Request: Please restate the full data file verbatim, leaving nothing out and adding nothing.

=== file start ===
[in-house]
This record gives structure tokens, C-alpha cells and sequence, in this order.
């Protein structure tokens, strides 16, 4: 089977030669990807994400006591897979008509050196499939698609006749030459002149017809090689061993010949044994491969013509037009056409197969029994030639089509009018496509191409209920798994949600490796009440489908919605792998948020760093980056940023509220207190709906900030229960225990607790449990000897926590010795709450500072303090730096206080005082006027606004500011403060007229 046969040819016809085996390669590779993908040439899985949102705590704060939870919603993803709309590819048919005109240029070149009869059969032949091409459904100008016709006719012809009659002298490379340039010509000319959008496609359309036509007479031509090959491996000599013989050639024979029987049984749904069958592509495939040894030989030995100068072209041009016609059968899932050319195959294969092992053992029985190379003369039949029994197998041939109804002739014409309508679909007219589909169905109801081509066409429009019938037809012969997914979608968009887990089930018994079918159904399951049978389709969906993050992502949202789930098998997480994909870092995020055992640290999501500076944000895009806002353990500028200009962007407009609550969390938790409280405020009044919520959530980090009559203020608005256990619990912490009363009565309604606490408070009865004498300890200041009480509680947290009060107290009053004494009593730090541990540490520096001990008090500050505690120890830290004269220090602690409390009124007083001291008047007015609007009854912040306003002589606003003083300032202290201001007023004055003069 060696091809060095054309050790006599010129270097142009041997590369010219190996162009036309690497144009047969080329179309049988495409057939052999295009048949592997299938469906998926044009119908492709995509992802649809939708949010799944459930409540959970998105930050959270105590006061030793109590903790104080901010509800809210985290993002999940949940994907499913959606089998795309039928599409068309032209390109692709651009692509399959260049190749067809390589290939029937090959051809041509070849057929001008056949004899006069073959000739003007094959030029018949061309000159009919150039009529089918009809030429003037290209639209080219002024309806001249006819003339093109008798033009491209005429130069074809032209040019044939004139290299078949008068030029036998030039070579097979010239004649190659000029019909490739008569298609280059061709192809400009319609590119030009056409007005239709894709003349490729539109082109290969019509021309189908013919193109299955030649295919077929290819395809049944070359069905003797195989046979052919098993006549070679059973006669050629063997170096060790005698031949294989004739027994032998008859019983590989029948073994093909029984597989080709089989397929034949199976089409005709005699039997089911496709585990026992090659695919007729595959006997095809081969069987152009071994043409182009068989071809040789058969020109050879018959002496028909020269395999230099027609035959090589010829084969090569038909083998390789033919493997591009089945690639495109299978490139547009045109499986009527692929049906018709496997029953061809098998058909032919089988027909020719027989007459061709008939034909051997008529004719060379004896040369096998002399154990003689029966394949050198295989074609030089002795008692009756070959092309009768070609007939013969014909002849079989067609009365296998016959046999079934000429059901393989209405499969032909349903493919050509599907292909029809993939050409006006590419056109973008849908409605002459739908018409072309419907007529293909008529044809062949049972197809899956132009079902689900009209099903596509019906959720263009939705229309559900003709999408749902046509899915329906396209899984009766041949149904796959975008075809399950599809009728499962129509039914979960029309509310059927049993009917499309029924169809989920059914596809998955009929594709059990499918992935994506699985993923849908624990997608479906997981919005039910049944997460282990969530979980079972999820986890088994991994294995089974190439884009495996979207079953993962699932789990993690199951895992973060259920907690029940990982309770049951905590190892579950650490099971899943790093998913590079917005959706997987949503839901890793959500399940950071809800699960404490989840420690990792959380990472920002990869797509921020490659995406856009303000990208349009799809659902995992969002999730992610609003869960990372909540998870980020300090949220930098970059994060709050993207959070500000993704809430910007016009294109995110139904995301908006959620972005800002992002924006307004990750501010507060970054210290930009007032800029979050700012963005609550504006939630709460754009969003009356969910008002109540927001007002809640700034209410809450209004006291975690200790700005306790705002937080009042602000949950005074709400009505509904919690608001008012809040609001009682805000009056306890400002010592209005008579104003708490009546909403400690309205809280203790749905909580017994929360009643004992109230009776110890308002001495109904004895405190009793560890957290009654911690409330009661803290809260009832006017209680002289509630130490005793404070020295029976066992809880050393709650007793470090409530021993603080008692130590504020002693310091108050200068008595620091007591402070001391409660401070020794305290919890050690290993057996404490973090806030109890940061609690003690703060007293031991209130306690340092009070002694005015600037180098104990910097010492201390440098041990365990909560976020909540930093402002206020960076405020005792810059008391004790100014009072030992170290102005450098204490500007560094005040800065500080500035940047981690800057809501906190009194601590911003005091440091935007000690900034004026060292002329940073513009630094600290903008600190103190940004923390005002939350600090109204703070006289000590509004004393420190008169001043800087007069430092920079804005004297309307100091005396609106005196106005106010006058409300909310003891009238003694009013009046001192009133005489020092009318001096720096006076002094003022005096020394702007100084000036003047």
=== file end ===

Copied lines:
[in-house]
This record gives structure tokens, C-alpha cells and sequence, in this order.
């Protein structure tokens, strides 16, 4: 089977030669990807994400006591897979008509050196499939698609006749030459002149017809090689061993010949044994491969013509037009056409197969029994030639089509009018496509191409209920798994949600490796009440489908919605792998948020760093980056940023509220207190709906900030229960225990607790449990000897926590010795709450500072303090730096206080005082006027606004500011403060007229 046969040819016809085996390669590779993908040439899985949102705590704060939870919603993803709309590819048919005109240029070149009869059969032949091409459904100008016709006719012809009659002298490379340039010509000319959008496609359309036509007479031509090959491996000599013989050639024979029987049984749904069958592509495939040894030989030995100068072209041009016609059968899932050319195959294969092992053992029985190379003369039949029994197998041939109804002739014409309508679909007219589909169905109801081509066409429009019938037809012969997914979608968009887990089930018994079918159904399951049978389709969906993050992502949202789930098998997480994909870092995020055992640290999501500076944000895009806002353990500028200009962007407009609550969390938790409280405020009044919520959530980090009559203020608005256990619990912490009363009565309604606490408070009865004498300890200041009480509680947290009060107290009053004494009593730090541990540490520096001990008090500050505690120890830290004269220090602690409390009124007083001291008047007015609007009854912040306003002589606003003083300032202290201001007023004055003069 060696091809060095054309050790006599010129270097142009041997590369010219190996162009036309690497144009047969080329179309049988495409057939052999295009048949592997299938469906998926044009119908492709995509992802649809939708949010799944459930409540959970998105930050959270105590006061030793109590903790104080901010509800809210985290993002999940949940994907499913959606089998795309039928599409068309032209390109692709651009692509399959260049190749067809390589290939029937090959051809041509070849057929001008056949004899006069073959000739003007094959030029018949061309000159009919150039009529089918009809030429003037290209639209080219002024309806001249006819003339093109008798033009491209005429130069074809032209040019044939004139290299078949008068030029036998030039070579097979010239004649190659000029019909490739008569298609280059061709192809400009319609590119030009056409007005239709894709003349490729539109082109290969019509021309189908013919193109299955030649295919077929290819395809049944070359069905003797195989046979052919098993006549070679059973006669050629063997170096060790005698031949294989004739027994032998008859019983590989029948073994093909029984597989080709089989397929034949199976089409005709005699039997089911496709585990026992090659695919007729595959006997095809081969069987152009071994043409182009068989071809040789058969020109050879018959002496028909020269395999230099027609035959090589010829084969090569038909083998390789033919493997591009089945690639495109299978490139547009045109499986009527692929049906018709496997029953061809098998058909032919089988027909020719027989007459061709008939034909051997008529004719060379004896040369096998002399154990003689029966394949050198295989074609030089002795008692009756070959092309009768070609007939013969014909002849079989067609009365296998016959046999079934000429059901393989209405499969032909349903493919050509599907292909029809993939050409006006590419056109973008849908409605002459739908018409072309419907007529293909008529044809062949049972197809899956132009079902689900009209099903596509019906959720263009939705229309559900003709999408749902046509899915329906396209899984009766041949149904796959975008075809399950599809009728499962129509039914979960029309509310059927049993009917499309029924169809989920059914596809998955009929594709059990499918992935994506699985993923849908624990997608479906997981919005039910049944997460282990969530979980079972999820986890088994991994294995089974190439884009495996979207079953993962699932789990993690199951895992973060259920907690029940990982309770049951905590190892579950650490099971899943790093998913590079917005959706997987949503839901890793959500399940950071809800699960404490989840420690990792959380990472920002990869797509921020490659995406856009303000990208349009799809659902995992969002999730992610609003869960990372909540998870980020300090949220930098970059994060709050993207959070500000993704809430910007016009294109995110139904995301908006959620972005800002992002924006307004990750501010507060970054210290930009007032800029979050700012963005609550504006939630709460754009969003009356969910008002109540927001007002809640700034209410809450209004006291975690200790700005306790705002937080009042602000949950005074709400009505509904919690608001008012809040609001009682805000009056306890400002010592209005008579104003708490009546909403400690309205809280203790749905909580017994929360009643004992109230009776110890308002001495109904004895405190009793560890957290009654911690409330009661803290809260009832006017209680002289509630130490005793404070020295029976066992809880050393709650007793470090409530021993603080008692130590504020002693310091108050200068008595620091007591402070001391409660401070020794305290919890050690290993057996404490973090806030109890940061609690003690703060007293031991209130306690340092009070002694005015600037180098104990910097010492201390440098041990365990909560976020909540930093402002206020960076405020005792810059008391004790100014009072030992170290102005450098204490500007560094005040800065500080500035940047981690800057809501906190009194601590911003005091440091935007000690900034004026060292002329940073513009630094600290903008600190103190940004923390005002939350600090109204703070006289000590509004004393420190008169001043800087007069430092920079804005004297309307100091005396609106005196106005106010006058409300909310003891009238003694009013009046001192009133005489020092009318001096720096006076002094003022005096020394702007100084000036003047």